Sha J.,CAS Nanjing Institute of Geology and Palaeontology
Proceedings of the Royal Society B: Biological Sciences | Year: 2010
The non-marine trigonioidid bivalves show five phases of radiation in the Cretaceous of Pal-Asia: pre-Aptian (?Valanginian/Hauterivian-Barremian), Aptian, Albian, Cenomanian and Turonian-Maastrichtian. Their distribution patterns show two distinct palaeo-river systems feeding trigonioidids. Before the Cenomanian, the river system occupied the southwestern-southern-southeastern Pal-Asian continental margin areas. During the Turonian-Maastrichtian, it extended along the line of southcentral China-eastern China-northeastern China-northern China and Mongolia - northwestern China-eastern Fergana Basin of Kyrgyzstan-western Tajikistan Basin of Tajikistan-Tashkent area of Kazakhstan - central Kyzylkum of northern Uzbekistan-Aral Sea area of Kazakhstan. Furthermore, the general trigonioidid distribution pattern demonstrates that Japan was probably attached to part of eastern China and/or Korea during the ?Valanginian/Hauterivian- Cenomanian stages. © 2009 The Royal Society.
Zhang J.,CAS Nanjing Institute of Geology and Palaeontology
Annals of the Entomological Society of America | Year: 2010
One new genus and new species, Sinaxymyia rara gen. et sp. nov., is described. Juraxymyia gen. nov. is proposed for Psocites fossilis Zhang, 2004. The genus and species, Psocites pectinatus (Hong, 1983), is redescribed based on new axymyiids from the Jurassic of China. The systematic positions for Crenoptychoptera decorosa Hao, Dong et Ren, 2009, Crenoptychoptera vulgaris Hao, Dong et Ren, 2009, and Crenoptychoptera vicina Hao, Dong et Ren, 2009 are reassessed, these do belong rather to Axymyiidae than to Eoptychopterinae, Ptychopteridae. All the impressions of male axymyiid flies are the first description in the geological records of Axymyiidae. Establishing homologies between the sclerites of the male genitalia of the Jurassic species described here and recent species of the family is difficult. © 2010 Entomological Society of America.
Zhang J.F.,CAS Nanjing Institute of Geology and Palaeontology
Palaeontology | Year: 2010
Four new Brachycera fossils were collected from the Daohugou biota, China. Among these, two impressions demonstrating peculiar wing venation can be designated as two new species of a new genus (Mostovskisargus portentosus gen. et sp. nov. and M. signatus sp. nov.) referred to a new subfamily Mostovskisarginae (subfam. nov.) within Archisargidae. The third impression belongs to a new species (Calosargus (Pterosargus) sinicus sp. nov.) referred to the subgenus Pterosargus Mostovski, 1997 of Calosargus Mostovski, 1997 within Archisarginae, Archisargidae. It is only the second member of the subgenus Pterosargus worldwide. The fourth impression is a nearly complete fly, Jurassinemestrinus orientalis gen. et sp. nov. referable to Rhagionemestriidae. It reveals new morphological data about rhagionemestriids and extends the geographical distribution of this group beyond Europe and Central Asia during the Mesozoic. A correlation for the archisargid composition of taxa in Daohugou and Karabastau formations is discussed. The age of the fly-bearing strata is briefly reassessed and can be more accurately limited to the Callovian-Oxfordian based on both biostratigraphical correlation and radiometric dating. © The Palaeontological Association.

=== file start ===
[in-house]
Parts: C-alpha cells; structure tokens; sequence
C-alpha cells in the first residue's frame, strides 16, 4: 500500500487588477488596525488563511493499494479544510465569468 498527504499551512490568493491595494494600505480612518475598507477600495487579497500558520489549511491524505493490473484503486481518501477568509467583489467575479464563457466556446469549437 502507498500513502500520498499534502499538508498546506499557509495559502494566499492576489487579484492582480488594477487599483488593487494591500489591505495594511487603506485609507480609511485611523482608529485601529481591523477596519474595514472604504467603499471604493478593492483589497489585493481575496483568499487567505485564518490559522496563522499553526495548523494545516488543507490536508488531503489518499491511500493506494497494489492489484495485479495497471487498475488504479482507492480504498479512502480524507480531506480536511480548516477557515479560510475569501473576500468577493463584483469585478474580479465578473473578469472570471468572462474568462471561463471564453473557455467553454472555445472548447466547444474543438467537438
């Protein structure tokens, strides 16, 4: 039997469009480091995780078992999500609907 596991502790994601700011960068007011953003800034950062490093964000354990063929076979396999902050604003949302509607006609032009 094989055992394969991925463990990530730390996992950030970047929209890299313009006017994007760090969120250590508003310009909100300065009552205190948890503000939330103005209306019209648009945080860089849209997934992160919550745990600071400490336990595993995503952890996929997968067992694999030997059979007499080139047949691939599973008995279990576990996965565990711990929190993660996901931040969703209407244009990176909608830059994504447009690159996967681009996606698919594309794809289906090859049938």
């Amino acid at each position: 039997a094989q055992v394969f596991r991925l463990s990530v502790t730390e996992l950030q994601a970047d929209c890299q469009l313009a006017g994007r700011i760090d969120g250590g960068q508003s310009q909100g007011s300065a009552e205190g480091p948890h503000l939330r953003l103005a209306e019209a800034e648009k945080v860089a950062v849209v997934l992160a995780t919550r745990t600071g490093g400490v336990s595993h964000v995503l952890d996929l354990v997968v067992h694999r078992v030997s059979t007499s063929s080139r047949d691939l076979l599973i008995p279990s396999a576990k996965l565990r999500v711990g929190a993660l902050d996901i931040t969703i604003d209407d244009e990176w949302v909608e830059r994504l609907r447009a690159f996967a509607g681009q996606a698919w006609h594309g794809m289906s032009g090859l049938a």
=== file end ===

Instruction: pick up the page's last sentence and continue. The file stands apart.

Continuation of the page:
Sun X.,CAS Nanjing Institute of Geology and Palaeontology |
Yang Q.,CAS Nanjing Institute of Geology and Palaeontology |
Xia X.,CAS Nanjing Institute of Geology and Palaeontology |
Xia X.,University of Ottawa
Molecular Biology and Evolution | Year: 2013
The effective number of codons (Nc) is a widely used index for characterizing codon usage bias because it does not require a set of reference genes as does codon adaptation index (CAI) and because of the freely available computational tools such as CodonW. However, Nc, as originally formulated has many problems. For example, it can have values far greater than the number of sense codons; it treats a 6-fold compound codon family as a single-codon family although it is made of a 2-fold and a 4-fold codon family that can be under dramatically different selection for codon usage bias; the existing implementations do not handle all different genetic codes; it is often biased by codon families with a small number of codons. We developed a new Nc that has a number of advantages over the original Nc. Its maximum value equals the number of sense codons when all synonymous codons are used equally, and its minimum value equals the number of codon families when exactly one codon is used in each synonymous codon family. It handles all known genetic codes. It breaks the compound codon families (e.g., those involving amino acids coded by six synonymous codons) into 2-fold and 4-fold codon families. It reduces the effect of codon families with few codons by introducing pseudocount and weighted averages. The new Nc has significantly improved correlation with CAI than the original Nc from CodonW based on protein-coding genes from Saccharomyces cerevisiae, Caenorhabditis elegans, Drosophila melanogaster, Escherichia coli, Bacillus subtilis, Micrococcus luteus, and Mycoplasma genitalium. It also correlates better with protein abundance data from the yeast than the original Nc. © 2012 The Author.